Home Features SPILL FEATURE: WONDERS & MONSTERS – AN INTERVIEW WITH JEAN-LUC DE MEYER OF UNDERVIEWER

SPILL FEATURE: WONDERS & MONSTERS – AN INTERVIEW WITH JEAN-LUC DE MEYER OF UNDERVIEWER

by Kathy Nichols
Underviewer

WONDERS & MONSTERS

AN INTERVIEW WITH JEAN-LUC DE MEYER OF UNDERVIEWER

Everybody has to start somewhere.  Front 242’s Jean-Luc De Meyer and Patrick Codenys started in 1978 in a music project called Underviewer, the debut album of which, Wonders and Monsters, has only recently come out on the Alfa Matrix label, even though it was originally recorded…um…nearly 40 years ago!

The limited edition fourteen-track release, only 300 copies of which were produced and made available in December 2016 to celebrate Front 242’s 35th year, is rather removed from the F 242 sound so many of us know and love. There are definitely a few similarities on some tracks, but overall it is not an album you will listen to and immediately associate with Front 242.  I’m sure this is owed to the fact that the project had a different vocalist as well as different musical and vocal styles; De Meyer performed as lead singer for the band, while Codenys was responsible for the musical aspect of things.  Also, “When we joined Daniel (Bressanutti)  in Front 242, there were 3 levels of changes in the way we made music,” according to De Meyer.  “One – technology/equipment, two –  skills, and three – musical direction.  In other words, but in the same order, we had access to more musical instruments and to a higher recording quality, Daniel was technically extremely skilled, especially in the production process, Patrick and I were good at structuring the sequences in order to approach a kind of song format; and we switched from a kind of rather intimate and soft experimental music to a much more open, aggressive and danceable genre that we called Electronic Body Music,” he continued.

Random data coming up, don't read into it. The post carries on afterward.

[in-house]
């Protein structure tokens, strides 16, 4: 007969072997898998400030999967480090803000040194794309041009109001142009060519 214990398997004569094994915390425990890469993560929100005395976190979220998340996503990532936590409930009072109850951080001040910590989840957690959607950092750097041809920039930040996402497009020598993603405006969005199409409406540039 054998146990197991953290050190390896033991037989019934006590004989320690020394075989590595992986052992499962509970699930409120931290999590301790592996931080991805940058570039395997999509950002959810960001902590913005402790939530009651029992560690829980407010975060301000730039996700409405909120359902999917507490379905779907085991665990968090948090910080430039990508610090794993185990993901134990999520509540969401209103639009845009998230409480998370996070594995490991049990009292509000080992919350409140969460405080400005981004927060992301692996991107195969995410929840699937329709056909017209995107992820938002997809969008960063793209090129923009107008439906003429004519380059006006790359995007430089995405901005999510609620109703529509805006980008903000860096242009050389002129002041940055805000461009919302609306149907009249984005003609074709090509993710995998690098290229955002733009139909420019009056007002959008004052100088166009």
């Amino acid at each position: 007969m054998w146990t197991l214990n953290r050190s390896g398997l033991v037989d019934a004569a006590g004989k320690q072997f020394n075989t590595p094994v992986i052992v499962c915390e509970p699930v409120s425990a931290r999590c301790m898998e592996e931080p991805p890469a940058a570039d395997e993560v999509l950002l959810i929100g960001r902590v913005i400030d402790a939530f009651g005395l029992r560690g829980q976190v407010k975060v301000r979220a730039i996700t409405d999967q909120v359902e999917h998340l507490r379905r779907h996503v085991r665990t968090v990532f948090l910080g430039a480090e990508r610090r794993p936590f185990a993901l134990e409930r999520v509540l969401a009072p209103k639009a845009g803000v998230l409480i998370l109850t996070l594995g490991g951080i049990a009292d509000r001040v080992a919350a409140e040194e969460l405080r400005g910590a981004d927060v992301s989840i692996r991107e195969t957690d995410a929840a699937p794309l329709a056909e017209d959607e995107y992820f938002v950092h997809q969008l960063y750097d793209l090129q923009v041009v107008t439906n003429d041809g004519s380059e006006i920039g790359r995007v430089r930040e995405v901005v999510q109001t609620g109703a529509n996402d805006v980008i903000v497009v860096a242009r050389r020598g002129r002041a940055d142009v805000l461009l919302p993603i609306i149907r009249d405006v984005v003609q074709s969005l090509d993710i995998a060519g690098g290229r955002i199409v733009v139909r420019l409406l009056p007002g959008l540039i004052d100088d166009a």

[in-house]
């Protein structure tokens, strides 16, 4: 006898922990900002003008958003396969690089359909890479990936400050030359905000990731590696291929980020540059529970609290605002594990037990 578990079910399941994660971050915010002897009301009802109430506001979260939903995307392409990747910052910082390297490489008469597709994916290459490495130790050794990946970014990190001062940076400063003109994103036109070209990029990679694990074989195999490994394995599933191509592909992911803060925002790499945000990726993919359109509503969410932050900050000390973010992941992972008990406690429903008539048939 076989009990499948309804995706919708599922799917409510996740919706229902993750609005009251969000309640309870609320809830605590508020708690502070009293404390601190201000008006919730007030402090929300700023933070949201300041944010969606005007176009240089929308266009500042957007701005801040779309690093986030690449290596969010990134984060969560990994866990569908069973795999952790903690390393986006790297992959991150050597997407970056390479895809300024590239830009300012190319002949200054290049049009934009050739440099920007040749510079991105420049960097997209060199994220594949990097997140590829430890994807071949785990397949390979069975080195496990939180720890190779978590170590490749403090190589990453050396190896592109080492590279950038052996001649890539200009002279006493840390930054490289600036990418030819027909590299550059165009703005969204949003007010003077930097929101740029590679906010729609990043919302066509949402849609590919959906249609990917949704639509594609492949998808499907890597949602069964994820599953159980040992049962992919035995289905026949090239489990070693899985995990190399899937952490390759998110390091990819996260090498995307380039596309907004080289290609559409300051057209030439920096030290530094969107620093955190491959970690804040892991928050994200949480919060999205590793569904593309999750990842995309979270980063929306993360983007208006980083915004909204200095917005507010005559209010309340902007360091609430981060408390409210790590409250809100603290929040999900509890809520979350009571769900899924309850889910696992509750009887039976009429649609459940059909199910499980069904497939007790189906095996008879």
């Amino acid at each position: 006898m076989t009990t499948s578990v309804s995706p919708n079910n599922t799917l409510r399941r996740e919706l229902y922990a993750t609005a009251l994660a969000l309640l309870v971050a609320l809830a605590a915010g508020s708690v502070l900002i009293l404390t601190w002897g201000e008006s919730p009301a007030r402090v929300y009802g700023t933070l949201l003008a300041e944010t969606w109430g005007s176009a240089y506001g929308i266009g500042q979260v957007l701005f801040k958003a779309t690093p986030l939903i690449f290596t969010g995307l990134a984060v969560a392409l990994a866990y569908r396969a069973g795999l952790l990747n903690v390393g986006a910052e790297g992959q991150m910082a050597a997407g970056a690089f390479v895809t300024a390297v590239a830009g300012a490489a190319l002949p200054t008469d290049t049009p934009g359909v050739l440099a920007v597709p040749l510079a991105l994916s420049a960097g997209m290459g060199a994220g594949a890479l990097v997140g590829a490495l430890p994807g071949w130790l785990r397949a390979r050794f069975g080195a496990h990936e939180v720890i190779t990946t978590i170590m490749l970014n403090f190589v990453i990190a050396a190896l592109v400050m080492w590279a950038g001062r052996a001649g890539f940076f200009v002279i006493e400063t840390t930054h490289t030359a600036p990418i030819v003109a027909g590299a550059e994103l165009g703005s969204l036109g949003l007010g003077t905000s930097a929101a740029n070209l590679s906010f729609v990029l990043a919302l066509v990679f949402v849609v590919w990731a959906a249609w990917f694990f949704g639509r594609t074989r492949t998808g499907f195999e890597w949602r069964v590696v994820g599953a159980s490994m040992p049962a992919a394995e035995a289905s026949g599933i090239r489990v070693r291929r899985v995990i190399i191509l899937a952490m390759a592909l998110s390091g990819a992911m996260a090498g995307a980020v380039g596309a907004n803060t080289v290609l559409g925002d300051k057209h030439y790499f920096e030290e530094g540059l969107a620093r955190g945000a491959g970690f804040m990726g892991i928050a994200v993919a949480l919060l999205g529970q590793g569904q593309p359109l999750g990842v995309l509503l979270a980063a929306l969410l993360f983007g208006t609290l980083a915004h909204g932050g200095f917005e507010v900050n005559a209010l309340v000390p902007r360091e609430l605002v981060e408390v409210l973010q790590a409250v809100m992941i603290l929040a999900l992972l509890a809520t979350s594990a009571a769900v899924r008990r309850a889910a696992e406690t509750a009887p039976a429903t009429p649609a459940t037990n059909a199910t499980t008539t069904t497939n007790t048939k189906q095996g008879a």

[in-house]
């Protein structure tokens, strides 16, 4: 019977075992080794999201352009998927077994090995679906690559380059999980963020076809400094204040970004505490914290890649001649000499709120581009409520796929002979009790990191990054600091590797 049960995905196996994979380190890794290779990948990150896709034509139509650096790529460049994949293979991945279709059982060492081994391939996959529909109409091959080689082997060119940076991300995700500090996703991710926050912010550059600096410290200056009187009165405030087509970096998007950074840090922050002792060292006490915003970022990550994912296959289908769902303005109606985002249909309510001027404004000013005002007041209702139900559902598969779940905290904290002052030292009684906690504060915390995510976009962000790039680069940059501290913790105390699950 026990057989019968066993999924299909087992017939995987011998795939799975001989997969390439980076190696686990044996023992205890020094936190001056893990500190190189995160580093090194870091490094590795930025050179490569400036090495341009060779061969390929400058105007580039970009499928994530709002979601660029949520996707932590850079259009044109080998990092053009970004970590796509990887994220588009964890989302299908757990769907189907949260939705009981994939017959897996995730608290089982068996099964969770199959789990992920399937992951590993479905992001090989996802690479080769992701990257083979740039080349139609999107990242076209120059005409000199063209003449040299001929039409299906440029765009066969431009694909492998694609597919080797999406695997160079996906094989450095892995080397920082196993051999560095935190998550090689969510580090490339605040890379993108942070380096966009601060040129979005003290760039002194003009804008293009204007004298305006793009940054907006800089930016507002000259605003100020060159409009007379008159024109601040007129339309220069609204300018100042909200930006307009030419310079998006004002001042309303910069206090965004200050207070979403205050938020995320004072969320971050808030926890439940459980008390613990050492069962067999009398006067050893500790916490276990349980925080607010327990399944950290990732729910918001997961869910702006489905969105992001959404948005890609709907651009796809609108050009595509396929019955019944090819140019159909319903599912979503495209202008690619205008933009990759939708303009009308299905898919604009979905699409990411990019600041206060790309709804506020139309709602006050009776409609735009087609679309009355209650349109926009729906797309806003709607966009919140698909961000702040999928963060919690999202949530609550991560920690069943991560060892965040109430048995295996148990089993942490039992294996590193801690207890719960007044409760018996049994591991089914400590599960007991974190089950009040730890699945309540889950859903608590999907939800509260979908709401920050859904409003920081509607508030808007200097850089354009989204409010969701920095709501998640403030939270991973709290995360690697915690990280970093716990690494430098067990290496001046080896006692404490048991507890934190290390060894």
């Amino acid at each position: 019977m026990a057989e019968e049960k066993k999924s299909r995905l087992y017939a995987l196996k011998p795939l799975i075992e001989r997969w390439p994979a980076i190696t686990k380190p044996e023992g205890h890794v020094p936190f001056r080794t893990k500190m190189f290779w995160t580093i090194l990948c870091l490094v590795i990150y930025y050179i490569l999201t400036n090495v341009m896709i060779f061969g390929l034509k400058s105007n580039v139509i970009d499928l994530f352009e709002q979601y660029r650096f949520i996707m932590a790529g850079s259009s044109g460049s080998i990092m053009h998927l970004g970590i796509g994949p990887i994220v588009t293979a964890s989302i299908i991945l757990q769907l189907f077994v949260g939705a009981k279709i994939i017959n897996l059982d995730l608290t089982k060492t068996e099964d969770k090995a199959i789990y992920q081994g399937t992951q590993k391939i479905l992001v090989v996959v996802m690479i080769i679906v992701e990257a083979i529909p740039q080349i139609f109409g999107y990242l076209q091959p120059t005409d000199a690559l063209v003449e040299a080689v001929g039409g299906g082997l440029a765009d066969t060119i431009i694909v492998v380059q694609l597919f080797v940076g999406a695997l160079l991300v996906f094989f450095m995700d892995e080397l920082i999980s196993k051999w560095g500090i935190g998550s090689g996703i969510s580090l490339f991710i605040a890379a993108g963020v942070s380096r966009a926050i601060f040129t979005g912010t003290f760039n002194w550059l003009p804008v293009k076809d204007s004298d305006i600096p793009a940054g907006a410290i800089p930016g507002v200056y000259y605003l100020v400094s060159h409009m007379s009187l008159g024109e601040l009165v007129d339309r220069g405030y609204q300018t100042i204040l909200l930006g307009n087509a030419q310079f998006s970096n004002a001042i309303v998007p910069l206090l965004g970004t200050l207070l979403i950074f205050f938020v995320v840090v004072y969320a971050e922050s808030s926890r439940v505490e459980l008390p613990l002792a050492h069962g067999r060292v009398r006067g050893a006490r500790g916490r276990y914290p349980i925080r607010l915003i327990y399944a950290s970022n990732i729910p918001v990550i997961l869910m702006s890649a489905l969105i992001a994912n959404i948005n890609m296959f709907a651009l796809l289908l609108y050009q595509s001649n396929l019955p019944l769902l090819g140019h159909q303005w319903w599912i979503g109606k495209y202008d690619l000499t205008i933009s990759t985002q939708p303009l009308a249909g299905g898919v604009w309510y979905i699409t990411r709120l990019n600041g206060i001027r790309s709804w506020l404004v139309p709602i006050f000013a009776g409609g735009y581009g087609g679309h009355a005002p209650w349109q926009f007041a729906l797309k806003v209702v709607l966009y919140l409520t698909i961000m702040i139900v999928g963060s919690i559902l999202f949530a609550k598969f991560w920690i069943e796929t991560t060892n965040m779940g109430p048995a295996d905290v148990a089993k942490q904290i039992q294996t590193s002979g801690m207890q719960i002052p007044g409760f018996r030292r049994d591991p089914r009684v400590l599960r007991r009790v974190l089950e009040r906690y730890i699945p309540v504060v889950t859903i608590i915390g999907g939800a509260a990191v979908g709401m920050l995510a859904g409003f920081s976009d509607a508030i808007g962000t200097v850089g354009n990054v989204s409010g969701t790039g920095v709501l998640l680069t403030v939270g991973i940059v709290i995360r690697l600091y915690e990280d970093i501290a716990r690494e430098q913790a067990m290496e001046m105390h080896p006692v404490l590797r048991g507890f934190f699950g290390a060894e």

Operating until 1981, De Meyer and Codenys used bass, synthesizers, rhythm boxes, and a tape recorder to produce their music.  Some of the songs had to be re-recorded for this release due to being damaged over time, but according to De Meyer, the remake was done identically, with the same instruments that were used in the original, but admits they did update to current production methods.  The vocals, he said, were re-recorded, again in the spirit of the originals but with some slight lyrical alterations.  In an effort to describe the album’s sound, I will say that you can absolutely hear similarities between this and the later Front 242 ebm signature audio stylings on some tracks, such as the introduction to “A Minor Detail”, a similarity that De Meyer ascribes to the fact that the production is recent, but that these early songs are, overall, considerably more minimalistic and melodic.

The opening track “Was Soll Ich Tun?”, translated as “what should I do?” in German and sharing a phrase from German philosopher Immanuel Kant has a very rich electronic sound and gives us an idea of what is to come with the rest of the album.  Some tracks definitely have a ‘dancier’ feel to them, such as “I Remember”, with its steady beat and simple lyrics and “Gone”, the strength of which might just be in its simplicity.

“What Do You See” is about the various, sometimes totally contradicting ways to look at reality.  “These Days” is about regretting past encounters.  “A Minor Detail” is a love story between a comet – knowing it will die soon – and a little planet.  These three subjects are rather “romantic” and would not have been possible to use in F242,” according to De Meyer.

They chose “Underviewer” as the title of the album, according to De Meyer, “because we were doing music that belonged to the ‘underground’ scene.  Also, we liked the way this word sounds (rather soft), and the fact that it refers to an activity deep under the surface, suggesting a low profile, something industrial, mysterious and hidden, all things that also characterize our music,” he offered.

Prior to this release, most of these tracks had not been accessible.  “Wonders and Monsters”, the title track, was published in 2004 on an Alfa-Matrix compilation, and a few others were released as bonus tracks, but otherwise these songs have gone widely unheard.

I’m glad they’ve finally seen the light of day, even if almost 40 years after they were originally recorded!



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